‘Hope & Change’ Is Dead

He entered the House Chamber with his usual swagger. Men in suits lined the aisle alongside women wearing all red and all blue. He shook their hands, turning left and right, alternating a wide smile with a look of genuine concern — an expert politician.

Pres. Obama addressed the nation last night, offering us hope but not much else. “This can be a breakthrough year for America,” he said into the teleprompter.

He promised to fix the nation’s education system, reduce our dependency on foreign oil, pass immigration, create millions of new jobs. And he promised to tell us how he’d do it all later.

To tell you the truth, the President looks like he’s given up. Forget about 2016. The Obama presidency — with all its potential for change, all those ’08 feelings we had — is officially dead.

I don’t doubt the old man still has some fresh, progressive ideas in him. But he doesn’t think it’s worth it to deliver a rousing speech if none of it has a Muslim’s chance in Texas of ever passing through Congress, especially the House of World War Z.

As a Latino, or maybe as someone who married a DREAMer, or maybe as the son of an immigrant, I was waiting to see what the President would say on immigration reform. Back in 2008, two years after the marches began, a lot of immigrant advocates saw Obama as the solution to their worries, a savior even, who was gonna pass immigration reform in the first 100 days before moving on to resurrecting the economy, establishing marriage equality, and reversing the melting of the polar ice caps.

Oh, and making the entire world love us again.

Let’s just say things didn’t turn out as planned. Hey, we got Osama, which I guess was a top priority, though I still don’t know what that changed.

Now the President stood there and looked deflated. Maybe it’s just me, but he looked skinnier, grayer, with bags under his eyes.

He used to radiate hope. All he radiated last night was FML. And that has me radiating FML today.

Sure, his presidency hasn’t quite lived up to its promise (I don’t know who we thought we were electing in ’08). But it was easy to blame everything on the opposition. Obamans could see their man was still fighting the good fight.

Not now. Not this guy. He’s done. Battered too many times. Let down. Blamed for too much.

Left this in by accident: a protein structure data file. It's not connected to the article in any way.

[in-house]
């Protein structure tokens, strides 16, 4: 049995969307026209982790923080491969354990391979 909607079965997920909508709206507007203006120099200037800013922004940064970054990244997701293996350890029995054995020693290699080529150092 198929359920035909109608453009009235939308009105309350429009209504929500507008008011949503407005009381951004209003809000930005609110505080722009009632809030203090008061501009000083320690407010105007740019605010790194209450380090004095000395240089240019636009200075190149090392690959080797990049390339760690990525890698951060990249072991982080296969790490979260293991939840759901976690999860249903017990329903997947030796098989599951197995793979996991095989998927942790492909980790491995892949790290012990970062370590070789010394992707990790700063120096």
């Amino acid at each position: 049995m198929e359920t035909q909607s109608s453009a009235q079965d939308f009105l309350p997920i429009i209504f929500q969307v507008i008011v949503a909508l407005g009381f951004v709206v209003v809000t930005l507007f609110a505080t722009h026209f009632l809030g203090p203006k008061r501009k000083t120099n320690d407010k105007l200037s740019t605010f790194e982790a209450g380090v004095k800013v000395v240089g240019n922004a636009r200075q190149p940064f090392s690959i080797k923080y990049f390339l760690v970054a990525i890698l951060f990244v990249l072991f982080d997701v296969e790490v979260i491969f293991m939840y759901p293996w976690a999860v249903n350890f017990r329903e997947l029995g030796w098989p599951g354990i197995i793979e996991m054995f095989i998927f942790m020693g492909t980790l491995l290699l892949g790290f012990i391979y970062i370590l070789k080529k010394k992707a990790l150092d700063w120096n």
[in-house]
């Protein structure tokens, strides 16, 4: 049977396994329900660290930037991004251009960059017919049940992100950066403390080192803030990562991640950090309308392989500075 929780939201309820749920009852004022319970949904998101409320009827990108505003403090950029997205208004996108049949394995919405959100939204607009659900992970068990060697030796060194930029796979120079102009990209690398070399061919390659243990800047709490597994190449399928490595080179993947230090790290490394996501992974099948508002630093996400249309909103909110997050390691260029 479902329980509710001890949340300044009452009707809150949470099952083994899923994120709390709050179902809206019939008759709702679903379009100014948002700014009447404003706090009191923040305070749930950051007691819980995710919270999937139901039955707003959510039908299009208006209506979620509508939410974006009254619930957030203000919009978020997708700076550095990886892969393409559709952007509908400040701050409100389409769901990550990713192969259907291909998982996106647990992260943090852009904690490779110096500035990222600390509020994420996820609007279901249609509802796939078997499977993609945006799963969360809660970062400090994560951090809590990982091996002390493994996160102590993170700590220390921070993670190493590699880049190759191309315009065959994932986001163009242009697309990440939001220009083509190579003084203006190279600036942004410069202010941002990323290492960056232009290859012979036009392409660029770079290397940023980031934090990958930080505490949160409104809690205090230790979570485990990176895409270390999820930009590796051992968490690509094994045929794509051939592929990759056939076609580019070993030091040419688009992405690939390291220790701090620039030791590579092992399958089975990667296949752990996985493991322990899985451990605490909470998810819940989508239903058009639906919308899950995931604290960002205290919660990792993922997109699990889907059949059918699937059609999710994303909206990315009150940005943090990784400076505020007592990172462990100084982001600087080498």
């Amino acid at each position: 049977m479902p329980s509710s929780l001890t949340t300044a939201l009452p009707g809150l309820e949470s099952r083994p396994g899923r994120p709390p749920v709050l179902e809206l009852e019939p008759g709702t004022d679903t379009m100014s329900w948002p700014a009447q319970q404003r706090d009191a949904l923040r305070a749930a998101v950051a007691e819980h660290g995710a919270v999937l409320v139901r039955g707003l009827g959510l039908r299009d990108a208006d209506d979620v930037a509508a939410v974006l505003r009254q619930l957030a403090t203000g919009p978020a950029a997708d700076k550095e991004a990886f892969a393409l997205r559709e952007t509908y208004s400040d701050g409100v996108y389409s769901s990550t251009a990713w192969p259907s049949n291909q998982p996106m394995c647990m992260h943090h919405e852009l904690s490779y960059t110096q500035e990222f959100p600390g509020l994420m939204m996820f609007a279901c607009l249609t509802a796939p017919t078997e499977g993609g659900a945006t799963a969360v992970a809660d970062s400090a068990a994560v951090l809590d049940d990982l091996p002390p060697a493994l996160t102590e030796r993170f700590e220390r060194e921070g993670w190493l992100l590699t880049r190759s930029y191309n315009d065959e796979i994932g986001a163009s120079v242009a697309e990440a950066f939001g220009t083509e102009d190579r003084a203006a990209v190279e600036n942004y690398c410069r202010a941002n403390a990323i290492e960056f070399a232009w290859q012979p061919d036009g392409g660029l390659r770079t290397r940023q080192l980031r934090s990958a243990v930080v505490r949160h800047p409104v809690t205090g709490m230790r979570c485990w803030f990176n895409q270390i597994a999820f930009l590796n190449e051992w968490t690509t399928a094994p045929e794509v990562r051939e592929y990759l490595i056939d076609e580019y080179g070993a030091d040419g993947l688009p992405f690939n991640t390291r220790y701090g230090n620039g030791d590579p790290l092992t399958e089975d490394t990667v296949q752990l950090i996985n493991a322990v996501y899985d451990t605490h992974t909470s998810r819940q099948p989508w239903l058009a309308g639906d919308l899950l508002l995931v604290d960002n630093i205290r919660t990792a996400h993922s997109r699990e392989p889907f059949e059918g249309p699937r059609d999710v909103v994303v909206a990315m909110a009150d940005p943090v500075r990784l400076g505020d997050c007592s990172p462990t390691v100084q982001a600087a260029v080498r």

The President’s just trying to make it to 5 o’clock.

I could explain in full why I think the Obama administration was dead on arrival, but does it really matter? The only thing that matters is the party’s over. Whatever we thought America would become after ’08 will have to be postponed, at least for a few years, if not a long-ass time.

We live in a divided country. It’s always been that way and we’ve known it. But we didn’t realize how divided we were until we elected a black President with a weird last name. And we expected him to do everything we needed doing.

Shame on us, for not knowing the world we live in, for thinking that one day of voting entitled us to utopia. How many people complaining these days do something beyond voting?

I feel bad for the President, as you can probably tell. And I’m sure some of you will ask how I can feel bad for a chief executive who’s overseen the deportation of close to two million immigrants, some of them mothers and fathers of American-born children, some of them students, some of them decent people.

But Obama didn’t deport anyone, of course. The law did. American law, passed by American legislators, elected by the American people. We deported those immigrants. Maybe not you or me, but as members of a society, we are the reason some little boy or girl will cry themselves to sleep, and their mother or father will do the same in Juárez, Guatemala City or Tegucigalpa.

It’s difficult to accept the fact that we created this America we love to complain about. It’s crazy and scary to think that our very lives rest on the decisions made by 535 men and women, 535 who can barely shake hands much less compromise.

And we’re told America has the greatest democracy the world has ever known. I sure hope not.

So what’s the state of the union in 2014? Pretty much the same. Disunion. Some good, a lot bad. Some progress, a lot still left ahead.

We tune in every January to see what the President has to report about us, as if he might say something that we didn’t know about ourselves. We know that we’re out of work. We know that we treat women, blacks, Latinos, gays and Muslims like second-class citizens. We know that most of our children don’t learn squat in school. We know that we pay a few people way too much while the majority gets paid way too little.

Yet we think Obama’s gonna deliver some sure-fire solutions from that podium with the eagle on it. Don’t we get it? We‘re the solution.

The state of the union is as promising or as bleak as the state of the people themselves. The nation will rise or fall with our combined effort.

And no single person, not even the President of the United States, can decide otherwise.

The sooner we understand that, the sooner we’ll stop being disappointed by these State of the Union addresses.

[Photo: White House via Wikimedia Commons]

One thought on “‘Hope & Change’ Is Dead

  1. It was the same rhetoric,empty promises with no follow up,he’s your stereotypical politician,what a shame that we have to resort to the lesser of the two evils.

Comments are closed.